When do we believe experts? The power of the unorthodox view

Alison, Laurence, Almond, Louise, Christiansen, Paul, Waring, Sara, Power, Nicola and Villejoubert, Gaelle (2012) When do we believe experts? The power of the unorthodox view. Behavioral Sciences & the Law, 30(6), pp. 729-748. ISSN (print) 0735-3936

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Abstract

This paper examines the extent to which orthodoxy (degree of typicality) and congruence (degree of similarity with own opinion) mediate the influence of expert advice on decision makers' judgments. Overall, 227 members of the public and 60 police officers completed an online questionnaire involving an investigation into a child sex offence. Participants were asked to first (i) formulate their own "profile" of a likely offender then (ii) estimate the guilt of two presented suspect descriptions (orthodox vs. unorthodox), and, following the presentation of an "expert's" profile that matched either the orthodox or the unorthodox suspect, (iii) re-evaluate their guilt judgments of the two suspects based on this new advice. Finally, (iv) the perceived similarity (congruence) between the participants' own and the expert profile was assessed. Results revealed two key findings. First, expert profiles that matched a suspect's description elevated perceptions of guilt in that suspect, whilst also, simultaneously, very significantly decreasing the perception of guilt of the alternative suspect. This suggests a powerful rejection and downward revision of the other suspect. Second, perceived similarity of the profile (to one's own profile) was only a significant factor in increasing guilt judgments when assigning guilt to the unorthodox (as opposed to orthodox) suspect. Comparisons of lay judgments with those of police officers revealed few significant differences in effects. The finding that advice is most influential when unorthodox and incongruent suggests that decision makers are more likely to reevaluate judgments when expert advice contributes novel information that contradicts their beliefs. The practical implications of these findings are discussed for profilers, police, and decision research in general.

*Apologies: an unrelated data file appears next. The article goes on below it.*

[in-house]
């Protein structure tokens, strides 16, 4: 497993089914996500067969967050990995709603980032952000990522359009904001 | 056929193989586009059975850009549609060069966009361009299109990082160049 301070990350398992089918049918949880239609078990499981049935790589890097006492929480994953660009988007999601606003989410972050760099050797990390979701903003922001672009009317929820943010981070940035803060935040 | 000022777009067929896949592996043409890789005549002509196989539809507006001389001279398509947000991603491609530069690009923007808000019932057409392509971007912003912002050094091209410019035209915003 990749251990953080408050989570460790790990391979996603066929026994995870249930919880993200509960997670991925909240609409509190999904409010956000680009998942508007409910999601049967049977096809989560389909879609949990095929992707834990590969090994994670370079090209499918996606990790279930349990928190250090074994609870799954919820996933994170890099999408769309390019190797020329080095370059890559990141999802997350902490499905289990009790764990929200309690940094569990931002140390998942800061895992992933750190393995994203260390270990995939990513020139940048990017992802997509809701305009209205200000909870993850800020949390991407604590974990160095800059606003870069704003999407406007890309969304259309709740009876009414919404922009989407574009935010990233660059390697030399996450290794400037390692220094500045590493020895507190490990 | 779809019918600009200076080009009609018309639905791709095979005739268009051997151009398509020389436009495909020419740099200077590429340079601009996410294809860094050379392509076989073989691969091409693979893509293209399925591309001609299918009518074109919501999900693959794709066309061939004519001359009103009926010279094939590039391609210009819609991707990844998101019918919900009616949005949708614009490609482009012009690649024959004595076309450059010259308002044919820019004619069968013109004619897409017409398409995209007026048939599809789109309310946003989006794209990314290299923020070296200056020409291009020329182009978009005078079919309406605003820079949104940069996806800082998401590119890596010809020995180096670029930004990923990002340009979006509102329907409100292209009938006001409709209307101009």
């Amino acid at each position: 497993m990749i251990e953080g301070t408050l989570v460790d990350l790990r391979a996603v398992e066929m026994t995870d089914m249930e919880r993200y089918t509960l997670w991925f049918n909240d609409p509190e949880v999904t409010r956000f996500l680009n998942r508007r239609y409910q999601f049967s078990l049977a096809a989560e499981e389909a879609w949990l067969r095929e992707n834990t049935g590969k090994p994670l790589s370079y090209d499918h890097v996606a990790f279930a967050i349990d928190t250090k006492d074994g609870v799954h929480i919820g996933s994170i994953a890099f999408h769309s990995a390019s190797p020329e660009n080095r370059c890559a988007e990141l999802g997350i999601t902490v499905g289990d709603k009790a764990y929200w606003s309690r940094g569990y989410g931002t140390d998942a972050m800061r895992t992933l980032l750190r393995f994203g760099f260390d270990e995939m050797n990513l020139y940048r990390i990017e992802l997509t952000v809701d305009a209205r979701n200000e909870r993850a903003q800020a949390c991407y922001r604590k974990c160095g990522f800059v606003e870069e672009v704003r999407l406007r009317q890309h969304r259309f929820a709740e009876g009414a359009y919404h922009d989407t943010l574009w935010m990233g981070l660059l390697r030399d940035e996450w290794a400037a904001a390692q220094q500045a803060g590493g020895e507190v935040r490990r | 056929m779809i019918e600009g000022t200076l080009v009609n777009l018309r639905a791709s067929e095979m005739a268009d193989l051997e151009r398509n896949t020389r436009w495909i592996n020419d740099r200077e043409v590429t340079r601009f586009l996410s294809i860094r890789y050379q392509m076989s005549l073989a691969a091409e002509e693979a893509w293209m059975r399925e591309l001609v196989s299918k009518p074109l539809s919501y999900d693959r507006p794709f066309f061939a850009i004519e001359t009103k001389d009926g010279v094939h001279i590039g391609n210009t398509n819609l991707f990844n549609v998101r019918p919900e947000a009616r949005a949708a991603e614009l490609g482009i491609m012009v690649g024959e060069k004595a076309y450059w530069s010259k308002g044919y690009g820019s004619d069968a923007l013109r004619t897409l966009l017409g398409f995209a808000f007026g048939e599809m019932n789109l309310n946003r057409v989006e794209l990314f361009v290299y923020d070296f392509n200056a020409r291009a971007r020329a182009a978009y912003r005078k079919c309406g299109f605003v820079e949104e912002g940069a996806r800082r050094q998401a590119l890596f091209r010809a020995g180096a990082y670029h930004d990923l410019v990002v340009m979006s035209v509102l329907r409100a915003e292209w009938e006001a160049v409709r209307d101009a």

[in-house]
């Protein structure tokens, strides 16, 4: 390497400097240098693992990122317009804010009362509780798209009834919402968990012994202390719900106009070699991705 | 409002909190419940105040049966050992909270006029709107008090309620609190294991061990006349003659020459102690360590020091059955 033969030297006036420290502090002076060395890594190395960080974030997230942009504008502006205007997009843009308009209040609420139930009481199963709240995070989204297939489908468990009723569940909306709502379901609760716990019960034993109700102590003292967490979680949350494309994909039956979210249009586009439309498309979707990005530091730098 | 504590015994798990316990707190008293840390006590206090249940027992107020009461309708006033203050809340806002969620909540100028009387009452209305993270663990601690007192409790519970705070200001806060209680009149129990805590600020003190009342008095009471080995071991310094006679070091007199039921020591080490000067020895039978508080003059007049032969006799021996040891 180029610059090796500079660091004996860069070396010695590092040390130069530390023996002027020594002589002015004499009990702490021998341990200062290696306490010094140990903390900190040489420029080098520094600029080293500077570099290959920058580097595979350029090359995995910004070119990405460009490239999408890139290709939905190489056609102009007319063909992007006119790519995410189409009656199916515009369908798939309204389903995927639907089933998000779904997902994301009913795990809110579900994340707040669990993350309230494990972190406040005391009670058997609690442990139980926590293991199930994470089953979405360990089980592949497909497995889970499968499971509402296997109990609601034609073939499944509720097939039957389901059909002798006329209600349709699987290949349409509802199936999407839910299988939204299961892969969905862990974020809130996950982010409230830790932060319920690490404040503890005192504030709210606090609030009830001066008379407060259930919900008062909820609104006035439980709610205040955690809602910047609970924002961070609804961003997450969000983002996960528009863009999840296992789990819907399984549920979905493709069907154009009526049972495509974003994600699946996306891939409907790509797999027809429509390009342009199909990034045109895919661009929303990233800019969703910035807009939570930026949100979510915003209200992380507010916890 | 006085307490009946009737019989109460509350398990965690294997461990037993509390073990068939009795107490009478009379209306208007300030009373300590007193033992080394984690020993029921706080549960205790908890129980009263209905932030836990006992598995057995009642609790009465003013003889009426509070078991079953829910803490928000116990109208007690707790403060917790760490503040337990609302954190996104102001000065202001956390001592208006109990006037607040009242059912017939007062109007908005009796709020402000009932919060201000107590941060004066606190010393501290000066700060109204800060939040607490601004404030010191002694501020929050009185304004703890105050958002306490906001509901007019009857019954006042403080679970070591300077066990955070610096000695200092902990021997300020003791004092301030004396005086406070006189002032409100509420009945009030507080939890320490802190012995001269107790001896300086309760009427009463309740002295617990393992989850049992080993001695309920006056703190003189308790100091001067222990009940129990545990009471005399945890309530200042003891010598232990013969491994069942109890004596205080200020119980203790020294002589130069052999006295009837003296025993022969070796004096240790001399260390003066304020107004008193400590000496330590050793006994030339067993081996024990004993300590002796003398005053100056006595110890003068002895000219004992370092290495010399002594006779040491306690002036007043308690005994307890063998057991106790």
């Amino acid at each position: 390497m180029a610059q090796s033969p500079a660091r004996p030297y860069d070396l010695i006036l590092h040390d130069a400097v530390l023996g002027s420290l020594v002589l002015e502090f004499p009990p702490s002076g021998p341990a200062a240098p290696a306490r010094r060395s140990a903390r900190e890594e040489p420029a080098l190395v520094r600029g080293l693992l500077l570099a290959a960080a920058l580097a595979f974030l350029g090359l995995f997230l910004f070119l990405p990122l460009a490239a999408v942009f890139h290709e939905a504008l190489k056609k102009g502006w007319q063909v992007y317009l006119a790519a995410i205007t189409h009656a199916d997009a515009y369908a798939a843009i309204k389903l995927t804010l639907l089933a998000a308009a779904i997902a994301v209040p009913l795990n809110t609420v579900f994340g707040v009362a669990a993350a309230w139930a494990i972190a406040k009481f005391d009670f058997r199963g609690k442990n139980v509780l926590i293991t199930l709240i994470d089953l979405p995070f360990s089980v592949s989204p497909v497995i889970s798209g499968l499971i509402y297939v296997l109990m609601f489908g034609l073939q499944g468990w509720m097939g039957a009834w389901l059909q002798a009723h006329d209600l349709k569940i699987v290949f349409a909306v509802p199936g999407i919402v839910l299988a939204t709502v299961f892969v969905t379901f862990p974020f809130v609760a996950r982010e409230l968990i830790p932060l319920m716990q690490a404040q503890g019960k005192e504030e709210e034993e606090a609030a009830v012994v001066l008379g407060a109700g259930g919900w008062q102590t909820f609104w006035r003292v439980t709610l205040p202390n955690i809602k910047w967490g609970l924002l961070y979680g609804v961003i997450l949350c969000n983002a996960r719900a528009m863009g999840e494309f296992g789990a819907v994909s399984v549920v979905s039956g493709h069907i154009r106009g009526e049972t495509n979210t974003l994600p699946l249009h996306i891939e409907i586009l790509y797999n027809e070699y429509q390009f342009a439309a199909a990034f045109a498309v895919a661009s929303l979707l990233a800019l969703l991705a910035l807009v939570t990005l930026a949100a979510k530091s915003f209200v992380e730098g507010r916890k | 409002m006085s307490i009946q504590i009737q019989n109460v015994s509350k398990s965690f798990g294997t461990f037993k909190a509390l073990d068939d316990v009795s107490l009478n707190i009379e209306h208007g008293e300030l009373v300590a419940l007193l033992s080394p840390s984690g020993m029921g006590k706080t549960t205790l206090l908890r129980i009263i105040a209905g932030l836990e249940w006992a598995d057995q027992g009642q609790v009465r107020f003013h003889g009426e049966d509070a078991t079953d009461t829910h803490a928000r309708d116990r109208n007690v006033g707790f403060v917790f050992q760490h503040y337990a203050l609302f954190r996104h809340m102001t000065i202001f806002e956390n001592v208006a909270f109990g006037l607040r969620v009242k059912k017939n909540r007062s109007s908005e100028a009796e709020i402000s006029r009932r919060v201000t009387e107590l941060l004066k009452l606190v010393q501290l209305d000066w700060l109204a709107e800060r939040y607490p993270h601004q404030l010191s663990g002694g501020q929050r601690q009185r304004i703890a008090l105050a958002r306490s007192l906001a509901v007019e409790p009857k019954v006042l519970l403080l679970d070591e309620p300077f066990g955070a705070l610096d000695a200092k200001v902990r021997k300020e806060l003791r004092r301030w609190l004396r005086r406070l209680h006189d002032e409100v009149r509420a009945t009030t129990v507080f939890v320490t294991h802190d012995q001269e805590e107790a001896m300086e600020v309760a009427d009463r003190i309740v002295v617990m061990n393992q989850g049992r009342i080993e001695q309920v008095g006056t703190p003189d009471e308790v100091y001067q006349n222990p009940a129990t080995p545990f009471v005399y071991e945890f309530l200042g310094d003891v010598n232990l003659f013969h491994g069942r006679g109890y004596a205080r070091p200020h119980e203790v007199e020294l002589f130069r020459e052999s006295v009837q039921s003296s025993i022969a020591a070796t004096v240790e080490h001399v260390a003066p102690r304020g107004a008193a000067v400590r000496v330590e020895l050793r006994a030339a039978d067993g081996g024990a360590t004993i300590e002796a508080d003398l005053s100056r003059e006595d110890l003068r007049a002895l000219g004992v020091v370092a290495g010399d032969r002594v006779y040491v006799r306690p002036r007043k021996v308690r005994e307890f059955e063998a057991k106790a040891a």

Item Type: Article
Research Area: Law
Psychology
Faculty, School or Research Centre: Faculty of Arts and Social Sciences > School of Social Science (until November 2012)
Related URLs:
Depositing User: Gaelle Vallee-Tourangeau
Date Deposited: 10 Jan 2013 10:15
Last Modified: 26 Mar 2013 11:52
URI: http://eprints.kingston.ac.uk/id/eprint/24493

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